Tuesday, October 27, 2009

What Do the "Reformers" Really Care About?

It would be possible, really it would be, to develop a merit pay plan that most teachers would find fair and tie it into a more rigorous and balanced evaluation system. So imagine that such a plan were proposed by the AFT or the NEA or, God help us, the UFT right here in NYC. And imagine that it were rejected. I wonder what the "reformers" would give as their reason.

Check out this piece at Joanne Jacobs and please do read my comments.

Sunday, October 25, 2009

Ariel Sacks Is Right about One Thing, at Least

Namely, that we as teachers need to have more say in how we are evaluated. I've blogged here about teacher evaluation (here and here) because, let's face it, one formal observation a year doesn't really cut it. And if merit pay is going to happen, I sure as hell don't want it to be based on nothing more than one test that even the most bright, thoughtful, motivated student can blow for little or no reason.

Evaluation shouldn't be something that's "done to" teachers and it shouldn't be a process in which we are at the mercy of one principal or AP. It should be based on a variety of factors that are directly within our control--i.e. not just test scores, but professional development, collaboration with colleagues, curriculum writing/development, contribution to extracurricular activities, tutoring, etc. Any teacher who gets that involved in the life of a school is probably no major disaster in the classroom, anyway. Likewise, teachers who can't be as involved at various times--new baby, health concerns, etc.--but can nevertheless still teach good lessons and help their students should get a pass, too.

A system like this wouldn't just be more flexible, more balanced, more fair--it would be much harder to "game," either by those (very few) truly lazy and incompetent teachers or by vindictive principals. A teacher who really busts his or her butt to make the whole school a better place for all kids would be almost impossible to "get rid of"--as well it should be. We should protect those teachers from the winds of change and the whims of circumstance. That truly would be putting children first.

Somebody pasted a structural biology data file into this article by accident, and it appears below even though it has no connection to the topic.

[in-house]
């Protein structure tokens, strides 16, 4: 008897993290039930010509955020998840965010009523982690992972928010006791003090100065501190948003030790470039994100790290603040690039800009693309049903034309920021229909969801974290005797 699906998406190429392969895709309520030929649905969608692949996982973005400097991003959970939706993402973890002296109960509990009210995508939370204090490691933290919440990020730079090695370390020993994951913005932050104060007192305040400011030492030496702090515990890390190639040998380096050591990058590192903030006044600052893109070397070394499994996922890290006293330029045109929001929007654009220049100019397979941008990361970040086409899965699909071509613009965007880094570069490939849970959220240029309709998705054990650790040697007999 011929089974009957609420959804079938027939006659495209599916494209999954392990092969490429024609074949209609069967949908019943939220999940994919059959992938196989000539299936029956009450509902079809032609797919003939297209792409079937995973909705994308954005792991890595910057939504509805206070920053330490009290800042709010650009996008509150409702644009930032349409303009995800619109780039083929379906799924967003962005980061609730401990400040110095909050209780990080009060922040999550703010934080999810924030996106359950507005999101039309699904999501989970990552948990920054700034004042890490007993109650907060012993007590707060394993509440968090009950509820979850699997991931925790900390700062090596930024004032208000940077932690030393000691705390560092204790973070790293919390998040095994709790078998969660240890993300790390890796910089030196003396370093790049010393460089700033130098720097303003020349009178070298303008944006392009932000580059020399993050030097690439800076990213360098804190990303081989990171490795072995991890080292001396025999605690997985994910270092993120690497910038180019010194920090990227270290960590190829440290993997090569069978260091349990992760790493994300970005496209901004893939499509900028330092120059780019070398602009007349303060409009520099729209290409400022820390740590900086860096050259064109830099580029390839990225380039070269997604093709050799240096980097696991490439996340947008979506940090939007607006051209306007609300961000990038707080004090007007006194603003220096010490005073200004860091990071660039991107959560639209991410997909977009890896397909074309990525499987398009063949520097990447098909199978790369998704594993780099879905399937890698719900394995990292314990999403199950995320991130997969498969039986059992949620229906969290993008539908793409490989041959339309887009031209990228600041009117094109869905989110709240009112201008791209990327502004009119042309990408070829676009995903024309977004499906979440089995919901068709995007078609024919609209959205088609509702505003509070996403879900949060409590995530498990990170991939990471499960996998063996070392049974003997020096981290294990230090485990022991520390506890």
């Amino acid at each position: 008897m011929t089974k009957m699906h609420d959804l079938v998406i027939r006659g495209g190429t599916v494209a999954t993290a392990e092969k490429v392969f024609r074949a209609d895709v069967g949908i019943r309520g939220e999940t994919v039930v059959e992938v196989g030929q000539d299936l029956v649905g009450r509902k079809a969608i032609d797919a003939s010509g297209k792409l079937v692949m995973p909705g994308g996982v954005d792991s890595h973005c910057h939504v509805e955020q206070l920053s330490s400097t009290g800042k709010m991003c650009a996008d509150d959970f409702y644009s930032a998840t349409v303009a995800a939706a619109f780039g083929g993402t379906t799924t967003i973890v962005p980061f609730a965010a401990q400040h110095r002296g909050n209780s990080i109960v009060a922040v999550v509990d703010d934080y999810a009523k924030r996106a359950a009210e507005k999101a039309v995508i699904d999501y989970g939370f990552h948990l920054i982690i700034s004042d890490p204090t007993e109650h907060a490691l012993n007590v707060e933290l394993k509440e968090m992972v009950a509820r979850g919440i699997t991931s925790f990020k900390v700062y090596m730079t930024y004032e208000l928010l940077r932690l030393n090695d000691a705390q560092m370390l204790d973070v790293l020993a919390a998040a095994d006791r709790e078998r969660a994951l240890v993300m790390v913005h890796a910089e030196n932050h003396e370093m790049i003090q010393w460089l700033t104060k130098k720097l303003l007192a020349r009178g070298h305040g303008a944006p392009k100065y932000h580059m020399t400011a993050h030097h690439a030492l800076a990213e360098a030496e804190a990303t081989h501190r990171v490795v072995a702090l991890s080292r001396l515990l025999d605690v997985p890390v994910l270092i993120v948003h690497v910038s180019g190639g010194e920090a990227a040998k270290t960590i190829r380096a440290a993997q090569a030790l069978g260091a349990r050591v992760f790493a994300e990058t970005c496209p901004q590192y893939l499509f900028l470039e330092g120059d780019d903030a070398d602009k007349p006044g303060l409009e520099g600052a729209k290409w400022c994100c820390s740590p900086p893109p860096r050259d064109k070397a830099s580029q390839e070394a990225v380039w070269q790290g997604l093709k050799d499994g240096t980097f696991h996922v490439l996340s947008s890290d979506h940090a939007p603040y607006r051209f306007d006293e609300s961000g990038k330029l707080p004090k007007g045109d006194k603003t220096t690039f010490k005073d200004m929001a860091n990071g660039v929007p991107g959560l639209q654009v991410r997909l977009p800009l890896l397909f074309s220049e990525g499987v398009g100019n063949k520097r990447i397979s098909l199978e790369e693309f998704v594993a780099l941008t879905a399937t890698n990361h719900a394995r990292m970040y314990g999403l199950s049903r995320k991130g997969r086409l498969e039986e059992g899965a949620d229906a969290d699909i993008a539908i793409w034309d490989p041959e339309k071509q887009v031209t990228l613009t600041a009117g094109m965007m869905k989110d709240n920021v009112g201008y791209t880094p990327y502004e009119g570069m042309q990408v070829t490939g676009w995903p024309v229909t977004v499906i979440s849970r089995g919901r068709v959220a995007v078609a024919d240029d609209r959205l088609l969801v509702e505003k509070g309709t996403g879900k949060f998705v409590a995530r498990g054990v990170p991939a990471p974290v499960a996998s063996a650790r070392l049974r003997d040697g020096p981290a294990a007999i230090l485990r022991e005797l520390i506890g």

I guess maybe I should get serious about posting more on this subject. I have a lot of thoughts on it. And, as always, I want to hear yours. And, Ariel, if you're back, throw yours in--what would be a fair way to evaluate teachers? What should make up the evaluation pie? And why are people so obsessed with getting rid of "bad" teachers? How many teachers seriously do "read the newspaper all day"? Jeez, my students hate when I put on a movie because I'm guaranteed to make them answer hard questions about it, and I stop the movie every 37 seconds to make them notice something or think about something. I seriously don't buy this epidemic of newspaper-reading. But I digress.

Comment away.

Tuesday, October 20, 2009

Weeding Out, Part 2

So I said I'd explain my resistance to THE PROGRAM in this post. So here it is.

THE PROGRAM does not, in my view, prepare students well for high school. It does not acquaint them with a wide body of literature that is widely considered to be excellent. Perhaps worst of all, in my view, kids don't get much of an opportunity to read texts deeply and share understanding of them as a group. And I'll be frank: I just don't like it. I don't like trying to classroom-manage it, I don't like the touchy-feeliness of it, I can't relate to it, I don't agree with philosophical underpinnings, I Just. Don't. Like. It.

Which is why Principal X is kind of driving me crazy right now, because as I get to know him/her a little better, I have to admit that s/he isn't so bad. S/he's backing off some of the micromanagement--possibly, egads, at the behest of our CL--and after a couple of one-on-ones with him/her recently, I've gotten a sense from him/her like s/he really cares about and respects what I'm doing, even if it's not 100% with THE PROGRAM. I was discussing an aspect of my current unit with him/her today and s/he was totally okay with it. I'm not saying I'm ready to become Principal X's number-one fan, but maybe some of my feelings toward him/her really are not personal--they're all bound up in my anxiety about and distaste for THE PROGRAM.